No more murders of women, the cry of the feminist revolution in America

The outrage at the wave of feminicides in Latin America, where it is estimated that more than 3,800 women are murdered every year for gender reasons, took this Sunday again to the streets to a strengthened feminist movement that has reached, as never before, set the agenda Political and social region.

Although the historical claims for equity, legalization of abortion and greater political representation are maintained, as well as against harassment, stupor for femicide has been the predominant theme on this International Women's Day and is expected to be in other mobilizations planned since Monday in the region, such as tomorrow's strike under the slogan "A day without women."


Hundreds of thousands of Latin Americans marched this Sunday to protest against sexist violence and, in the case of Chile, Brazil, El Salvador and Ecuador, the demonstrations included the well-known performance "A rapist in your path".

This was the opportunity to show the strength of feminist groups in the continent, which have gained momentum with movements such as "Me Too", against harassment and sexual abuse; the "green tide", in favor of abortion, and the "Not one less".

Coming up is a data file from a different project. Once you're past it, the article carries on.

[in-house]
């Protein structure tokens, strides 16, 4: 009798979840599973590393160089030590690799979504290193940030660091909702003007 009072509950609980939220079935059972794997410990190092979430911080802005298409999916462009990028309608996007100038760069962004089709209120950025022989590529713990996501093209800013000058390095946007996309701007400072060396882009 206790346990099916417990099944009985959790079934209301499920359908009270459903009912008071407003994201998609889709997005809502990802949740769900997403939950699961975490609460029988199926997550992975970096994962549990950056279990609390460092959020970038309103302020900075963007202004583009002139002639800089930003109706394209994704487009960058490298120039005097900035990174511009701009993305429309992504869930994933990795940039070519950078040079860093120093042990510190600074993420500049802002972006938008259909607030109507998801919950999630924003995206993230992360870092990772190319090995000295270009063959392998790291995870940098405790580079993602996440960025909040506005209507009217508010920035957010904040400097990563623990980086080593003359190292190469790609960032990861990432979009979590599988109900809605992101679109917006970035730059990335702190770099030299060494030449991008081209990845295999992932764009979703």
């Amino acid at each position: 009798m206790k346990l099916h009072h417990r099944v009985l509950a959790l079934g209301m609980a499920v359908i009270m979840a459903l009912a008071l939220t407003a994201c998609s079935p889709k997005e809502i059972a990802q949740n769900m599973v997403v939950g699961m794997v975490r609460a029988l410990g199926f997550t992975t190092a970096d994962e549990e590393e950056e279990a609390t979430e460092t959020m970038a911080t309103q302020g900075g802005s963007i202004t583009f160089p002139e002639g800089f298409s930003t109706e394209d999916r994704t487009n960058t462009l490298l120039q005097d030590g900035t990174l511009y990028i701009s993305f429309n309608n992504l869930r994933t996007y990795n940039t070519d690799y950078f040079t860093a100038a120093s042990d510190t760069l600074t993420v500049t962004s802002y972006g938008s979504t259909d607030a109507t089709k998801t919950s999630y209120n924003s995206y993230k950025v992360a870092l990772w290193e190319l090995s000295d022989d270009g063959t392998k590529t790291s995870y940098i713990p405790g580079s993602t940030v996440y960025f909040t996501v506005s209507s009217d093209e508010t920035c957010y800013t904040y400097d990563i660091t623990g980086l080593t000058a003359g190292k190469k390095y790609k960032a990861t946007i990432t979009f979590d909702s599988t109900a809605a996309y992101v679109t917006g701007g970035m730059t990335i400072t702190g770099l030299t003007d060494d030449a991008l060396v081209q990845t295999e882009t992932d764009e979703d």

This year's mobilizations, however, focused on the rejection of murders such as those of the Mexican girl Fatima and the small Argentine Guadalupe, of two university students in Colombia or the media revictimization in Mexico of Ingrid Escamilla, cases that have shocked to the continent due to the lack of guarantees of the fundamental right to life for women.

"Gender violence is a fundamental problem on the continent, which affects one in every 3 women of all socioeconomic levels, and the consequences are wide and devastating," the head of the Gender and Diversity Division of the Inter-American Development Bank (IDB), María Caridad Araujo.

Data from the Economic Commission for Latin America and the Caribbean (ECLAC) indicate that the number of women killed by gender-based violence exceeds 3,800 a year in the region.

And although for 2018 the highest rates of femicide were recorded in El Salvador, Guatemala, Honduras and the Dominican Republic, in other nations, such as Mexico and Argentina, the phenomenon is on the rise.

In Mexico, which registered 1,010 femicides in 2019, "girls and adolescents are at risk only because they are women and are more vulnerable to living aggressions that affect them forever or end their lives," says the Save the Children organization.

While in Argentina, five femicides were reported in just three days in March, which add up to January 63 and February.

"We are worried about the data of the last days, now we have more femicides than days of the month. Basically the registration in Argentina is one femicide every 12 hours, which represents an alert to the entire society," Silvia Ferreyra told Efe , coordinator of the Women's Movement of the Latin American Matria (Mumalá).